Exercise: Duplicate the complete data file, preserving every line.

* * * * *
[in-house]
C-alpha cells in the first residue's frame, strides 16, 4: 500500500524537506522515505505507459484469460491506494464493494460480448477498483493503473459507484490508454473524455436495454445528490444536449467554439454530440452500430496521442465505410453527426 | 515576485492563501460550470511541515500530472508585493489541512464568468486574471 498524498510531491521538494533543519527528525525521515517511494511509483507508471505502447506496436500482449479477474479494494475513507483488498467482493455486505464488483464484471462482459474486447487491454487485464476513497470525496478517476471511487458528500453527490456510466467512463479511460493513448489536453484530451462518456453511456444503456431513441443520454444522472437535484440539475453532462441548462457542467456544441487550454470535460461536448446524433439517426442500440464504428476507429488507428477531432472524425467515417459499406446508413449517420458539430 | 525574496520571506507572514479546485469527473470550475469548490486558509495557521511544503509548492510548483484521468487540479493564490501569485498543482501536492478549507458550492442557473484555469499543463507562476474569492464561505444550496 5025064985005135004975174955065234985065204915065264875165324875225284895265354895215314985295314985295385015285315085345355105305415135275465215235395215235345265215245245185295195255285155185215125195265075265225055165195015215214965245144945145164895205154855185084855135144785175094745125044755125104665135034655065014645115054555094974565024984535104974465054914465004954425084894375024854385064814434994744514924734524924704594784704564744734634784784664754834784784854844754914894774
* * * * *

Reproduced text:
[in-house]
C-alpha cells in the first residue's frame, strides 16, 4: 500500500524537506522515505505507459484469460491506494464493494460480448477498483493503473459507484490508454473524455436495454445528490444536449467554439454530440452500430496521442465505410453527426 | 515576485492563501460550470511541515500530472508585493489541512464568468486574471 498524498510531491521538494533543519527528525525521515517511494511509483507508471505502447506496436500482449479477474479494494475513507483488498467482493455486505464488483464484471462482459474486447487491454487485464476513497470525496478517476471511487458528500453527490456510466467512463479511460493513448489536453484530451462518456453511456444503456431513441443520454444522472437535484440539475453532462441548462457542467456544441487550454470535460461536448446524433439517426442500440464504428476507429488507428477531432472524425467515417459499406446508413449517420458539430 | 525574496520571506507572514479546485469527473470550475469548490486558509495557521511544503509548492510548483484521468487540479493564490501569485498543482501536492478549507458550492442557473484555469499543463507562476474569492464561505444550496 5025064985005135004975174955065234985065204915065264875165324875225284895265354895215314985295314985295385015285315085345355105305415135275465215235395215235345265215245245185295195255285155185215125195265075265225055165195015215214965245144945145164895205154855185084855135144785175094745125044755125104665135034655065014645115054555094974565024984535104974465054914465004954425084894375024854385064814434994744514924734524924704594784704564744734634784784664754834784784854844754914894774